On Friday, April 13th, right before the start of Earth Week, our campus was very lucky to host an extremely distinguished guest: environmental writer and activist Bill McKibben, who came to speak as the final installment of the University YMCA’s Fall 2017 Friday Forum lecture series, Building a Better Environmental Movement. Past lectures featured a diverse variety of activists concerned with a myriad of environmental issues and were all a resounding success, but McKibben’s visit was by far the most anticipated of the series. This was well apparent in the packed room at Ikenberry Commons where the lecture was held, instead of the normal location of Latzer Hall at the YMCA.
McKibben was on his way to Australia to spend six weeks fighting strip mines, but said that he felt it was important to stop here in Illinois to speak. Though public speaking is not his favorite practice, his talk was enrapturing all the same. He certainly did not shy away from the fact that the threat of climate change puts us in a dire environmental position worldwide. In his words, “We can see these changes at the very biggest levels, and at the very smallest levels,” such as the subtle changes in the patterns of ocean currents to ocean reefs. (The Great Barrier Reef is half as alive as it was 18 months ago). All the same, he has hope – he does not believe we are doomed yet, because we know what we need to do.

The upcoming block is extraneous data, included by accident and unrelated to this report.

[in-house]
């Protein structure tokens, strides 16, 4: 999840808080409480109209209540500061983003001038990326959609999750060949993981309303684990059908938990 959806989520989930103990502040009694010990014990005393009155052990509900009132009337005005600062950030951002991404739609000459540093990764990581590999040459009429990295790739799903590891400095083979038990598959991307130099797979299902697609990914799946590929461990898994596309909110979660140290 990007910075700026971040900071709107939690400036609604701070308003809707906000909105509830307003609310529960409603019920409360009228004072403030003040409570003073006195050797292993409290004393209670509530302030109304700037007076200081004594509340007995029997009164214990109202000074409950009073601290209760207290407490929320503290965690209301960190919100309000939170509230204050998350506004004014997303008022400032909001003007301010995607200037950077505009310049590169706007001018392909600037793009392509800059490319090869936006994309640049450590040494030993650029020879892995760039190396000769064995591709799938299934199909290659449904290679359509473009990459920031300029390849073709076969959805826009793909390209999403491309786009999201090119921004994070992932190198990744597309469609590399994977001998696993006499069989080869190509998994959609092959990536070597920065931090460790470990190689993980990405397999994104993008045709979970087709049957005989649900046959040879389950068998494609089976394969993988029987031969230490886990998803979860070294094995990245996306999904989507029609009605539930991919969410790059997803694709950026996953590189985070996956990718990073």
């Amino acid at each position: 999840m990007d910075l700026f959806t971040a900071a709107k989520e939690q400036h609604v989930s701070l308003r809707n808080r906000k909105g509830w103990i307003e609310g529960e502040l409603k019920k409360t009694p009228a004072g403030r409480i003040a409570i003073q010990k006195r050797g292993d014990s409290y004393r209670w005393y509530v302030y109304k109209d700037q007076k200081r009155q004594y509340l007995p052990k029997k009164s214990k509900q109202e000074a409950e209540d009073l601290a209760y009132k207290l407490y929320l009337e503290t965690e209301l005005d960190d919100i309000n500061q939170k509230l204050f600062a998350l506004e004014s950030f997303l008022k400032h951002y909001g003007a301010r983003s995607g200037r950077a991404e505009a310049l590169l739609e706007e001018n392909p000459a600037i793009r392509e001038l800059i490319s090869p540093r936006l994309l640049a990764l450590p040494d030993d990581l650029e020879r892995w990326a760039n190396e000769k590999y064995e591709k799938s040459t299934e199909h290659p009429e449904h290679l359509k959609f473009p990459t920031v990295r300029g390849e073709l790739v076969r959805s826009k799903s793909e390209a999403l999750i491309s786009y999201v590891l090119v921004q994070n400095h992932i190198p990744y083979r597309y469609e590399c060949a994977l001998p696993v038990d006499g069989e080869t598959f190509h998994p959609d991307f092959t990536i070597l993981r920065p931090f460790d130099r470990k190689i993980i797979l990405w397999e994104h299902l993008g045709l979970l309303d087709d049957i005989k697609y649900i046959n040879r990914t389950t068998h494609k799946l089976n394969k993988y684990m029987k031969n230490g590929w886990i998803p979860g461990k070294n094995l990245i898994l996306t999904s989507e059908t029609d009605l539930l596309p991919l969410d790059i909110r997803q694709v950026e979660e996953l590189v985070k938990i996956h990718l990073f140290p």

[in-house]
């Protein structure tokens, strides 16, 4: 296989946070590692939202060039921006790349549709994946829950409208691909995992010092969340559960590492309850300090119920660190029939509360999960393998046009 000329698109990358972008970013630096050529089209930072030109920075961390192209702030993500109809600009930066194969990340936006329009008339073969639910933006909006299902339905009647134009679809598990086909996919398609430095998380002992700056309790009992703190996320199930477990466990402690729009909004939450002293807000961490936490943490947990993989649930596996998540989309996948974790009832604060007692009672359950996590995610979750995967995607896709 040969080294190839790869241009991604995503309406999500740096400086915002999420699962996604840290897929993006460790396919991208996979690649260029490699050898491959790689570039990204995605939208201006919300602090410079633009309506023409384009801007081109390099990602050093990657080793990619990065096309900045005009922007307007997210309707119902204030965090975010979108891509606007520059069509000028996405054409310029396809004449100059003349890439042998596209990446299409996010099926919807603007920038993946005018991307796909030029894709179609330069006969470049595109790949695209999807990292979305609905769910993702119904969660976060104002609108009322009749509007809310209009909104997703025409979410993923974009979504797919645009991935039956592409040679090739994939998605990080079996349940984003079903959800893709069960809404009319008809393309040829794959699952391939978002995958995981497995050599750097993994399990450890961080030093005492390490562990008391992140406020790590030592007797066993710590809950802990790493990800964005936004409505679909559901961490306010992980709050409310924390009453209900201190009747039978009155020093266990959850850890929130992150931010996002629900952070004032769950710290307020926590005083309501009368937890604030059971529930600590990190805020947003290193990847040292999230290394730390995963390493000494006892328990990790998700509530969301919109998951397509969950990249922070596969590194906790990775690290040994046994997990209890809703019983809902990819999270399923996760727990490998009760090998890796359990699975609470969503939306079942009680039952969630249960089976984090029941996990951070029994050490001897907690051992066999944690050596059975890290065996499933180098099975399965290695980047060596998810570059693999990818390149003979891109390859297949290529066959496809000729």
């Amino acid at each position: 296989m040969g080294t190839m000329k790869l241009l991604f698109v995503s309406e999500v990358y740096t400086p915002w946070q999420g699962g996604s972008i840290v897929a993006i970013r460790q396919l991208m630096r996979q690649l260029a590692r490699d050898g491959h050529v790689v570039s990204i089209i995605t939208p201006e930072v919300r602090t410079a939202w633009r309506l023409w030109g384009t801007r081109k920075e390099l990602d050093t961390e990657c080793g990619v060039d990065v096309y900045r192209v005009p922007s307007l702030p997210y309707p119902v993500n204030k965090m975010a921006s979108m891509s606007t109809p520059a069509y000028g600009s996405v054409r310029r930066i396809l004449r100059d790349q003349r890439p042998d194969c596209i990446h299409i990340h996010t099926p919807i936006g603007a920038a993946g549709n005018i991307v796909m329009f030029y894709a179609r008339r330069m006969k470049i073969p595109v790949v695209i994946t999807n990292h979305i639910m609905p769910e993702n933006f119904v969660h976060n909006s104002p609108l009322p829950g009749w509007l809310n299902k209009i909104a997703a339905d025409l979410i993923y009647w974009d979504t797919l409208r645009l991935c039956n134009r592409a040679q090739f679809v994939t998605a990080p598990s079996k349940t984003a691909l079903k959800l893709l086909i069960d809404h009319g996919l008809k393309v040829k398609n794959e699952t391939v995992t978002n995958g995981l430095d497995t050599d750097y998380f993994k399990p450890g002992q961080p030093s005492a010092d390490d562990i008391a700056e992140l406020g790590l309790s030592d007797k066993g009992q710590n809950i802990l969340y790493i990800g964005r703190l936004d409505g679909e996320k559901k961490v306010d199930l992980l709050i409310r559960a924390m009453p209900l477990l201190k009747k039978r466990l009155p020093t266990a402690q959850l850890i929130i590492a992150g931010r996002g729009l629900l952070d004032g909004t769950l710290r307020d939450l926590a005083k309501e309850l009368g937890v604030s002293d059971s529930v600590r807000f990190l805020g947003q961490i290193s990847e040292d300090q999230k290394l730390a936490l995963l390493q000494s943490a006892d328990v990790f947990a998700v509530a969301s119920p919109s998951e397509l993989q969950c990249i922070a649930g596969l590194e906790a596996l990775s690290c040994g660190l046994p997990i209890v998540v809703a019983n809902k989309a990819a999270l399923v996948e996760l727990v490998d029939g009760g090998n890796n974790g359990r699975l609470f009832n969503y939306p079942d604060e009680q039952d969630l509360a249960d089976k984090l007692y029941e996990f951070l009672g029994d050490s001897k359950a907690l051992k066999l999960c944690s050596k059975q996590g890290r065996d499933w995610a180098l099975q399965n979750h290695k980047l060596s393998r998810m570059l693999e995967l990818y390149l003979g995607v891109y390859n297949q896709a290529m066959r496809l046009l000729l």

Specifically, we need to follow the three prongs of 350.org, McKibben’s non-profit dedicated to fighting climate change. First, we must transition to 100% renewable energy as soon as possible. Second, we cannot allow any new fossil fuel projects. And third, we cannot give a penny more to dirty energy – meaning we must divest our finances from fossil fuels. If we don’t take all three of these crucial steps, then we will not be able to return from the damage we are causing to this planet. McKibben was clear that we don’t yet know if we will win this fight, and this makes it different from every other struggle for justice that humans have undertaken.
Thankfully, the struggle for the welfare of the environment is helped immensely by having people like Bill McKibben. Humble as he may be, his lecture proved why he is such an inspirational figure to many and why we continue to strive to save this planet for all future generations.